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Published: 12/9/2000

More time sought to attract first-rate acts to Rossford site

BY JENNIFER FEEHAN
BLADE STAFF WRITER

The opening of Rossford's half-built amphitheater could be delayed another year if its owners hope to attract top-notch entertainers, a consultant told the Rossford Arena Amphitheater Authority yesterday.

While the authority was having a special meeting in hopes of hiring a management firm to run the facility, John Caponigro, a consultant on the project, told the board that parking, restrooms, and concessions laid out on the architect's plans are only sufficient for 12,000 people. The facility would need to be able to accommodate at least 17,500 people to attract top acts, he said.

``The bottom line is we may end up not having a commencement date until 2002 because of what has to happen,'' Mr. Caponigro said.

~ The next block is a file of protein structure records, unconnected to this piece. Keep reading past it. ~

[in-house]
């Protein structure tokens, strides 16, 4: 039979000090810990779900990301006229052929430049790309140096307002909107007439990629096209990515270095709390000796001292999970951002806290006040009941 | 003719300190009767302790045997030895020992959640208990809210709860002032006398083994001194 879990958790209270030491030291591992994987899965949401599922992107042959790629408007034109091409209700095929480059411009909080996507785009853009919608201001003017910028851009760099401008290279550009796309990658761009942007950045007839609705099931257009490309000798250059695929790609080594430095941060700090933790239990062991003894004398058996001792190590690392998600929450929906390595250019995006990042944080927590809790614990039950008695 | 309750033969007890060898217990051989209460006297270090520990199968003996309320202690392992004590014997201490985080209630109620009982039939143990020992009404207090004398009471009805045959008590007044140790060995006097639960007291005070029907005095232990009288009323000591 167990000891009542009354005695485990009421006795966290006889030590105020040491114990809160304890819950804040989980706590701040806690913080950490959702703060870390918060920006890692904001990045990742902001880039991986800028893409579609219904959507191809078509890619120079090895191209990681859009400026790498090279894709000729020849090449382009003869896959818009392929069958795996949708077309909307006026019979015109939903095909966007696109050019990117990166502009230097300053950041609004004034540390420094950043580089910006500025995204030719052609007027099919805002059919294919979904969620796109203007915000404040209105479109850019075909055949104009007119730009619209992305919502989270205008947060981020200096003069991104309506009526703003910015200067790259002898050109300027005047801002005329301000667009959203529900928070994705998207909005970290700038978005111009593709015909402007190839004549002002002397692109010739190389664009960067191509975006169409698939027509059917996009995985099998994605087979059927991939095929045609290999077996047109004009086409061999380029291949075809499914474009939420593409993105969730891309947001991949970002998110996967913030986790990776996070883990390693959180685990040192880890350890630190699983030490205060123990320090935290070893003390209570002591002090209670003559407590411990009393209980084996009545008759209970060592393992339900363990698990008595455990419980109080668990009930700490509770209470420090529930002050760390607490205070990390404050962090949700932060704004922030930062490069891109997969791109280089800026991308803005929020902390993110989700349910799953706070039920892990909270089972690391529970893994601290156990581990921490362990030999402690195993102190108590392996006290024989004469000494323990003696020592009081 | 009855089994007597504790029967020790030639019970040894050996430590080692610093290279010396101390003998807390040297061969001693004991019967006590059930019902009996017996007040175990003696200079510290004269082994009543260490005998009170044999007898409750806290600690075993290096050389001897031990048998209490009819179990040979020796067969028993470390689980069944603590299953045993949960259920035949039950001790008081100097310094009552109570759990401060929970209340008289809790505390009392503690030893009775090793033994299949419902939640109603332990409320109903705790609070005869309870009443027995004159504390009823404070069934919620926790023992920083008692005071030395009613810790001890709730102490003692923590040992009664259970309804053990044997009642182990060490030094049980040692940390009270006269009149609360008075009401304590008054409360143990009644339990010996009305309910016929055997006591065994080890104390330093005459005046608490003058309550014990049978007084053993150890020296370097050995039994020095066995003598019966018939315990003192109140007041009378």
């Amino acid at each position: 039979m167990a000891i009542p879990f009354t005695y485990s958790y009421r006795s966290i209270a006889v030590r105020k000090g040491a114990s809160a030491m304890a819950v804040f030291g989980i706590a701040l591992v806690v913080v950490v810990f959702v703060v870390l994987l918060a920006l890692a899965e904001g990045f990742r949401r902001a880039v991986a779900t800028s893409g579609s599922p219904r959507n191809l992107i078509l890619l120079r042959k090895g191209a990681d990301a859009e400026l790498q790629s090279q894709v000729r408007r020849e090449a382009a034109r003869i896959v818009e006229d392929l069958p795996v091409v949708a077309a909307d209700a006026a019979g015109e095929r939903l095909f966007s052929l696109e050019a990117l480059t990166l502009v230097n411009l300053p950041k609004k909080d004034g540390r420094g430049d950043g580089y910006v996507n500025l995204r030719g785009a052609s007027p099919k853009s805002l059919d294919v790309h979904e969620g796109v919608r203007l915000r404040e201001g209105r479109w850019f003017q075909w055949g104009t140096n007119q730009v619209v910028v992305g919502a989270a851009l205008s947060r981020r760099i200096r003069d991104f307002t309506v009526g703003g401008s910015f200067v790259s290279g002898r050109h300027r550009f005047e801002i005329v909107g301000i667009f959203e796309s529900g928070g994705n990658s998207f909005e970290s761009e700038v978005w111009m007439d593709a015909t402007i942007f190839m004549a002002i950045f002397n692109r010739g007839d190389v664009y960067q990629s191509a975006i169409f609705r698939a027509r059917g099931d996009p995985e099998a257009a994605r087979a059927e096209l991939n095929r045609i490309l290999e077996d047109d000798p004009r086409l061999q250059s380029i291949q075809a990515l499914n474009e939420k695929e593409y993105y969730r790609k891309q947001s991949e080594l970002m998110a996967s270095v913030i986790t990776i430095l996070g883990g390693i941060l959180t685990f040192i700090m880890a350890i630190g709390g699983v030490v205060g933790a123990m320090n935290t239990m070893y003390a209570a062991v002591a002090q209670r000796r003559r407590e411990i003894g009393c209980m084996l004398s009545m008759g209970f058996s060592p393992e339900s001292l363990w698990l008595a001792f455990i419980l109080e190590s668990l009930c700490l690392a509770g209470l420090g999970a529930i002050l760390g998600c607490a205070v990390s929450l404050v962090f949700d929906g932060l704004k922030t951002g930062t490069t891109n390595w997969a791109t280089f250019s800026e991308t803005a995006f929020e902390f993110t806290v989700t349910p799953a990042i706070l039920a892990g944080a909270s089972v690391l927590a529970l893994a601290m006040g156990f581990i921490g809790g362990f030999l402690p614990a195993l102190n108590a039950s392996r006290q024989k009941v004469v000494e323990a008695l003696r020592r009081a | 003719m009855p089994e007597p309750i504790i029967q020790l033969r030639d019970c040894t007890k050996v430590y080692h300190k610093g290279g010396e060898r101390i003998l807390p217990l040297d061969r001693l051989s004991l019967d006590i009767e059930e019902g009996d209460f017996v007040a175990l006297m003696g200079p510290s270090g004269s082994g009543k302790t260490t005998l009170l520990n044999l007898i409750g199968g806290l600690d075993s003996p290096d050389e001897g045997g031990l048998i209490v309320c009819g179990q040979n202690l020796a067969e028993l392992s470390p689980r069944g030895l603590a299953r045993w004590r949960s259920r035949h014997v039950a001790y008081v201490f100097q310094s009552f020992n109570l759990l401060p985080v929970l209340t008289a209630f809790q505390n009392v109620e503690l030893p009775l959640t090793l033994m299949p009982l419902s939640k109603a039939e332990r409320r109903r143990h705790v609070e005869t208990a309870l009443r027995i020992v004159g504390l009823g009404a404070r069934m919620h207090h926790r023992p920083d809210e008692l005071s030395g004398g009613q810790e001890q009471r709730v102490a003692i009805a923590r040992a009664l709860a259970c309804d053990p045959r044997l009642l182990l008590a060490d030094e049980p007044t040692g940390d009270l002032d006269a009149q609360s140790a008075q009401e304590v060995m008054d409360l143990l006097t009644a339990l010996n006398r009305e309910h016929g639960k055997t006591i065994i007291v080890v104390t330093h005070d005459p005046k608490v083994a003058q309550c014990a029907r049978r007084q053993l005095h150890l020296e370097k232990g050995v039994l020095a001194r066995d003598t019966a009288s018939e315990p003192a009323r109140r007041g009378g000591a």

He said the management firm he is recommending - a joint venture between two Michigan concert promoters that is calling itself Crossroads Presents - only saw the architectural drawings for the venue two days ago and immediately identified a number of problems. Its revenue projections were based on booking acts for a facility that could accommodate at least 17,500 people.

Although the amphitheater authority board delayed making any kind of decision, its legal counsel, Keith Wilkowski, reminded members that things have changed since the amphitheater plans were first made. Rossford officials decided last month to abandon its plans to build an ice hockey arena adjacent to the amphitheater, and some facilities for the amphitheater, such as food service, were to have been located at the arena, he said.